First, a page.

Diabetes Forecast

Readers in Motion


We asked for your exercise tales in the July 2012 issue ("What Moves You?"), and in response you gave your fingers a workout at the keyboard. Here are three of your stories:

Dick Wiseman


This is what moves me: a quadruple heart bypass in 2001 plus, at the same time, a diagnosis of type 2 diabetes. I took both of these as a wake-up call. At age 58 I was not going to go quietly.

My father had passed away at 59 from a heart attack, so I knew these were serious diagnoses. I began a regimen of metformin along with heart and cholesterol medications. I had been somewhat active on a regular basis: biking, running on a treadmill, and swimming. The doctors told me that this activity kept me from having a major heart attack but that without heart surgery and control of diabetes, I would be history.

Three years ago, my daughter-in-law, a triathlete, asked me if I'd be interested in running with her. I accepted the challenge and took a running class for beginners. After six weeks, I was able to complete a 5K race in 30 minutes—an exceptional result (for me).

Today, I'm a long-distance runner, having completed numerous 5K and 10K races and three half marathons. My cholesterol is under control, my A1C is 6.5, and my metformin and insulin are reduced. I feel good.

I've come a long way from 2001, thanks to my daughter-in-law and my coaches. I am totally committed now to running five to six days a week year-round, rain or shine. As I write this, I am training for my first marathon. The race in Detroit and Windsor, Canada, includes a mile run underwater in the Detroit-Windsor Tunnel. Then I'll be running a 10K in Roseville, Mich. What a trip for a guy at age 68 3/4!

I love it. And so can you. It is never too late to start thinking healthy.
Dick Wiseman, Warren, Mich.

Jack Timmerman with Rebecca Over, DO, his endocrinologist, at the ADA's Diabetes EXPO in Seattle.


I'm almost 52. When I was diagnosed with type 2 diabetes several years ago, I thought my life was coming to an end. Just the opposite happened: I changed my eating habits and learned how to cook and bake for myself.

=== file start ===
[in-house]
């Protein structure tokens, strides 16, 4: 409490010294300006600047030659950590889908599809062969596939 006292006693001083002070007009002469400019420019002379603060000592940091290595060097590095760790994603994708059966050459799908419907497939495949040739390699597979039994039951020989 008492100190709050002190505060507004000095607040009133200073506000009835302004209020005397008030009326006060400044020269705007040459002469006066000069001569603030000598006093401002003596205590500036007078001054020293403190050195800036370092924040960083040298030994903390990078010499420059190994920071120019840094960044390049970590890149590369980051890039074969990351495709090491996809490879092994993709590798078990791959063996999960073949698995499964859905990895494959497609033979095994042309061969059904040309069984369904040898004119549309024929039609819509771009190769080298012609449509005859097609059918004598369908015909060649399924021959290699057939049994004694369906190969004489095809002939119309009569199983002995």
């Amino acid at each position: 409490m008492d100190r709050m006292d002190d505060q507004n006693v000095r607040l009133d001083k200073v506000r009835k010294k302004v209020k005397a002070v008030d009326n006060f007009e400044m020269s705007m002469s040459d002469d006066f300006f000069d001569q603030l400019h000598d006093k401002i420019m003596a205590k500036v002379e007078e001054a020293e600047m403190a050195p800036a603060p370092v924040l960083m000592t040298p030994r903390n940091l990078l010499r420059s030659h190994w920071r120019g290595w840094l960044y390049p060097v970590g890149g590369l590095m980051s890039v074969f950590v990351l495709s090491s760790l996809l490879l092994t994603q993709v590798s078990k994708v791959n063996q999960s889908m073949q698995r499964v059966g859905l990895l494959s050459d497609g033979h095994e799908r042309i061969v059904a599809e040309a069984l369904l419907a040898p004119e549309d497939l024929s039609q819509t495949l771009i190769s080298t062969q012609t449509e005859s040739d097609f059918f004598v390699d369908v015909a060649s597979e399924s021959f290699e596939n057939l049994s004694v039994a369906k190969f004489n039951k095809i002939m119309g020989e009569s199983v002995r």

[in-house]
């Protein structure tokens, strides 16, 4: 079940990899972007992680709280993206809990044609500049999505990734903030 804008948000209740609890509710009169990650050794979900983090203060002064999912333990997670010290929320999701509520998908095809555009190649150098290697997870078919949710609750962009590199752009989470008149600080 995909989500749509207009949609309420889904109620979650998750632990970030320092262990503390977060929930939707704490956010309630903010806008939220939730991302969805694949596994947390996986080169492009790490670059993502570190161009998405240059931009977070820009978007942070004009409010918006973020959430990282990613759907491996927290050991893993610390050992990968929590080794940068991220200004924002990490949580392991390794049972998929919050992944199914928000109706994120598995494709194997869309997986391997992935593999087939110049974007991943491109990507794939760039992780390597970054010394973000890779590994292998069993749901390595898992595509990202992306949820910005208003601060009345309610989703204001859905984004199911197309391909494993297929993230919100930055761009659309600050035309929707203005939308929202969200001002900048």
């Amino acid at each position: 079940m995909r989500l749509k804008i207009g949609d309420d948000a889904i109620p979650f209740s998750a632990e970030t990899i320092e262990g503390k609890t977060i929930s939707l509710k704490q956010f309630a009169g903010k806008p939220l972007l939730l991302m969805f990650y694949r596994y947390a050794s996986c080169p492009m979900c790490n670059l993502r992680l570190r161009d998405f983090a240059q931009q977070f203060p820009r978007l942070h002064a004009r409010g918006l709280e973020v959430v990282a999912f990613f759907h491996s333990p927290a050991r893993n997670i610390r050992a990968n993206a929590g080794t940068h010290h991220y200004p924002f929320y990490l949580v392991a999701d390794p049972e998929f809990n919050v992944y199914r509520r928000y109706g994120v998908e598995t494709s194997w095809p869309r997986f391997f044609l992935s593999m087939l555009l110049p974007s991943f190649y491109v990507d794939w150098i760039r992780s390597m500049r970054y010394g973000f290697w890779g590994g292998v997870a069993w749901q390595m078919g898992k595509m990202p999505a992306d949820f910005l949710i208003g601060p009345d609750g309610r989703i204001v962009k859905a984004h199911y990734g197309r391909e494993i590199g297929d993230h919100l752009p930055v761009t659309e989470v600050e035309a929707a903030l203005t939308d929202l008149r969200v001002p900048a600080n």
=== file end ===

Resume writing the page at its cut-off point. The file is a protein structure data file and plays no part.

The exercise part of type 2 was never a problem for me. I had run track for many years and won a scholarship. This training was instrumental in how I approached my diabetes care.

Then the unthinkable happened. In 2010, just a month after I had been snowboarding at Squaw Valley, Calif., I came down with Guillain-Barré syndrome. It's an autoimmune disorder that attacks the nervous system and causes muscle weakness. I was in a wheelchair for over three months, munching on painkillers. My weight, A1C, and cholesterol had been in check—all that went out the window.

But I told myself I would walk, run, snowboard, and shoot hoops again. Two years later, my legs don't quite have their strength back, but I thank the good Lord every day that I can shoot hoops or play tennis. And in 2013, I'm planning a snowboarding trip that will take me back to Squaw Valley.
Jack Timmerman, Seattle

John Wetzel


I've had type 1 diabetes for more than 25 years. I am certainly not an Ironman, but I do swim 250-plus miles each year. I am in the pool five to six days a week—usually at 6 a.m.

I belong to the Masters swimming group. Among other advantages, this allows me to track my swimming yardage on the organization's website on a daily basis.

My A1C, blood pressure, and cholesterol are all well controlled. I attribute this to exercise, my continuous glucose monitor, and a (usually) sensible diet.
John Wetzel, Crofton, Md.



Take the Type 2
Diabetes Risk Test